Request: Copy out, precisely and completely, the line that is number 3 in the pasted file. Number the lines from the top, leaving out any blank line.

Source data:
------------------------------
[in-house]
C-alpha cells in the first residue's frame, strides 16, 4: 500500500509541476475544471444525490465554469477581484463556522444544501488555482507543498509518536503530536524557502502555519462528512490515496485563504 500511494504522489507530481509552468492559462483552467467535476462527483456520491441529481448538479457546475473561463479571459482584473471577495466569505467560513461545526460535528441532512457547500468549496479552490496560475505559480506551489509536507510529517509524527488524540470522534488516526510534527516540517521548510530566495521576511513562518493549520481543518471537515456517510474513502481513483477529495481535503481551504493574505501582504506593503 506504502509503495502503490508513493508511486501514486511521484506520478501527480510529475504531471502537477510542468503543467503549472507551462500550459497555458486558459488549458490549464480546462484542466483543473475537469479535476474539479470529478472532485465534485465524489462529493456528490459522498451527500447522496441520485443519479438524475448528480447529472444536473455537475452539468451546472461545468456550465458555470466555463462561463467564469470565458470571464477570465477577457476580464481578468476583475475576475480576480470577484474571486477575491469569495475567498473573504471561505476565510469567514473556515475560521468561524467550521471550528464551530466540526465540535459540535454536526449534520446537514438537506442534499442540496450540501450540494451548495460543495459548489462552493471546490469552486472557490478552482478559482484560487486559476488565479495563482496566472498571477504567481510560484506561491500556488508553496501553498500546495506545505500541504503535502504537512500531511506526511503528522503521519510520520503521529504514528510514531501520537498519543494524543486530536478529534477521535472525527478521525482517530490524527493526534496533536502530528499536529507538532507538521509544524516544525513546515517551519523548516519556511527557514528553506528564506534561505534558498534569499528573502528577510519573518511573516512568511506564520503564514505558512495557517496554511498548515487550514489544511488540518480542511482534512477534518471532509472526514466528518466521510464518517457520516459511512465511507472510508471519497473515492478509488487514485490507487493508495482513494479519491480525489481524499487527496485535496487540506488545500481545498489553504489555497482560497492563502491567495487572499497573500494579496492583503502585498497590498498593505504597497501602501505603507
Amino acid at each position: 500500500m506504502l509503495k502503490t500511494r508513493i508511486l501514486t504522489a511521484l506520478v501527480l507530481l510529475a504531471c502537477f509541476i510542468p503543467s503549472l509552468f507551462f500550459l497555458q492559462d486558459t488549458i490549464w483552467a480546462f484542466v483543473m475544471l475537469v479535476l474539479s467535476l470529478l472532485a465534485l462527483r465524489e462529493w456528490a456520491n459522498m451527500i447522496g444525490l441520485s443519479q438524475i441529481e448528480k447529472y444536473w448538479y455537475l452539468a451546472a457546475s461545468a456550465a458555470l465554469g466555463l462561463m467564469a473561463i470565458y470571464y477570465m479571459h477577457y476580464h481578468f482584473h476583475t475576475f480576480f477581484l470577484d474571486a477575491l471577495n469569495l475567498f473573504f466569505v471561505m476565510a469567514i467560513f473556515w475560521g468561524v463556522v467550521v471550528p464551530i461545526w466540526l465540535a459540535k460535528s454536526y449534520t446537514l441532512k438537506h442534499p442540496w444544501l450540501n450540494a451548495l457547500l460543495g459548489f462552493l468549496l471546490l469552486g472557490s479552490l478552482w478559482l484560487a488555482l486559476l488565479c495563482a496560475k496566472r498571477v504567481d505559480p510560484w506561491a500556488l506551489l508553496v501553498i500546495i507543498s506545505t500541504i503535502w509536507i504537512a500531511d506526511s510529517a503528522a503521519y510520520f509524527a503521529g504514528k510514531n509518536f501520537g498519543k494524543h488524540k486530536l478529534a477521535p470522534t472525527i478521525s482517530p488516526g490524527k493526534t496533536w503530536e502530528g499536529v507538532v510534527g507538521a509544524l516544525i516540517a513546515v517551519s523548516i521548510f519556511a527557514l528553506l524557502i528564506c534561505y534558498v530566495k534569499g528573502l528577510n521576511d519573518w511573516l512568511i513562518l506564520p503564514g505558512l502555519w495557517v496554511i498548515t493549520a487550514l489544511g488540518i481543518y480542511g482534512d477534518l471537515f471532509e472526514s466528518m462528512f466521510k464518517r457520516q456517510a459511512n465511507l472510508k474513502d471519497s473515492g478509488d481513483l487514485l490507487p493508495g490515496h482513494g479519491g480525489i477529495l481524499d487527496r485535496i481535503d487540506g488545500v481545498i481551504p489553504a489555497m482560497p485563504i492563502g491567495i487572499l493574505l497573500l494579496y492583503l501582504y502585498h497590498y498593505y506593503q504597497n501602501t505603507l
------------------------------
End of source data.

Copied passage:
Amino acid at each position: 500500500m506504502l509503495k502503490t500511494r508513493i508511486l501514486t504522489a511521484l506520478v501527480l507530481l510529475a504531471c502537477f509541476i510542468p503543467s503549472l509552468f507551462f500550459l497555458q492559462d486558459t488549458i490549464w483552467a480546462f484542466v483543473m475544471l475537469v479535476l474539479s467535476l470529478l472532485a465534485l462527483r465524489e462529493w456528490a456520491n459522498m451527500i447522496g444525490l441520485s443519479q438524475i441529481e448528480k447529472y444536473w448538479y455537475l452539468a451546472a457546475s461545468a456550465a458555470l465554469g466555463l462561463m467564469a473561463i470565458y470571464y477570465m479571459h477577457y476580464h481578468f482584473h476583475t475576475f480576480f477581484l470577484d474571486a477575491l471577495n469569495l475567498f473573504f466569505v471561505m476565510a469567514i467560513f473556515w475560521g468561524v463556522v467550521v471550528p464551530i461545526w466540526l465540535a459540535k460535528s454536526y449534520t446537514l441532512k438537506h442534499p442540496w444544501l450540501n450540494a451548495l457547500l460543495g459548489f462552493l468549496l471546490l469552486g472557490s479552490l478552482w478559482l484560487a488555482l486559476l488565479c495563482a496560475k496566472r498571477v504567481d505559480p510560484w506561491a500556488l506551489l508553496v501553498i500546495i507543498s506545505t500541504i503535502w509536507i504537512a500531511d506526511s510529517a503528522a503521519y510520520f509524527a503521529g504514528k510514531n509518536f501520537g498519543k494524543h488524540k486530536l478529534a477521535p470522534t472525527i478521525s482517530p488516526g490524527k493526534t496533536w503530536e502530528g499536529v507538532v510534527g507538521a509544524l516544525i516540517a513546515v517551519s523548516i521548510f519556511a527557514l528553506l524557502i528564506c534561505y534558498v530566495k534569499g528573502l528577510n521576511d519573518w511573516l512568511i513562518l506564520p503564514g505558512l502555519w495557517v496554511i498548515t493549520a487550514l489544511g488540518i481543518y480542511g482534512d477534518l471537515f471532509e472526514s466528518m462528512f466521510k464518517r457520516q456517510a459511512n465511507l472510508k474513502d471519497s473515492g478509488d481513483l487514485l490507487p493508495g490515496h482513494g479519491g480525489i477529495l481524499d487527496r485535496i481535503d487540506g488545500v481545498i481551504p489553504a489555497m482560497p485563504i492563502g491567495i487572499l493574505l497573500l494579496y492583503l501582504y502585498h497590498y498593505y506593503q504597497n501602501t505603507l